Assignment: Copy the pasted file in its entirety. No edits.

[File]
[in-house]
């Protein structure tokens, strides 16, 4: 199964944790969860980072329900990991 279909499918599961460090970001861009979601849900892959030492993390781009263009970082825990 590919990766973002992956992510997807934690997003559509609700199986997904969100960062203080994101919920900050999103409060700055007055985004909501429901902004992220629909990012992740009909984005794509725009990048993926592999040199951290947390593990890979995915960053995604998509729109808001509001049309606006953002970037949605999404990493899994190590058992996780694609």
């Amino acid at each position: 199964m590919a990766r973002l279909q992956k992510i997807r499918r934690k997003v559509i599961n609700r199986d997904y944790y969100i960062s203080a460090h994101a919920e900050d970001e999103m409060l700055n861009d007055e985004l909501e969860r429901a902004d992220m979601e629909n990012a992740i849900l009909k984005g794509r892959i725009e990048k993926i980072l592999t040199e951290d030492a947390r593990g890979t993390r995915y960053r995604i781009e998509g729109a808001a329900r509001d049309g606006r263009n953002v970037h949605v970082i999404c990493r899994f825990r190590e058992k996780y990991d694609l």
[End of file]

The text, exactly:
[in-house]
């Protein structure tokens, strides 16, 4: 199964944790969860980072329900990991 279909499918599961460090970001861009979601849900892959030492993390781009263009970082825990 590919990766973002992956992510997807934690997003559509609700199986997904969100960062203080994101919920900050999103409060700055007055985004909501429901902004992220629909990012992740009909984005794509725009990048993926592999040199951290947390593990890979995915960053995604998509729109808001509001049309606006953002970037949605999404990493899994190590058992996780694609």
């Amino acid at each position: 199964m590919a990766r973002l279909q992956k992510i997807r499918r934690k997003v559509i599961n609700r199986d997904y944790y969100i960062s203080a460090h994101a919920e900050d970001e999103m409060l700055n861009d007055e985004l909501e969860r429901a902004d992220m979601e629909n990012a992740i849900l009909k984005g794509r892959i725009e990048k993926i980072l592999t040199e951290d030492a947390r593990g890979t993390r995915y960053r995604i781009e998509g729109a808001a329900r509001d049309g606006r263009n953002v970037h949605v970082i999404c990493r899994f825990r190590e058992k996780y990991d694609l």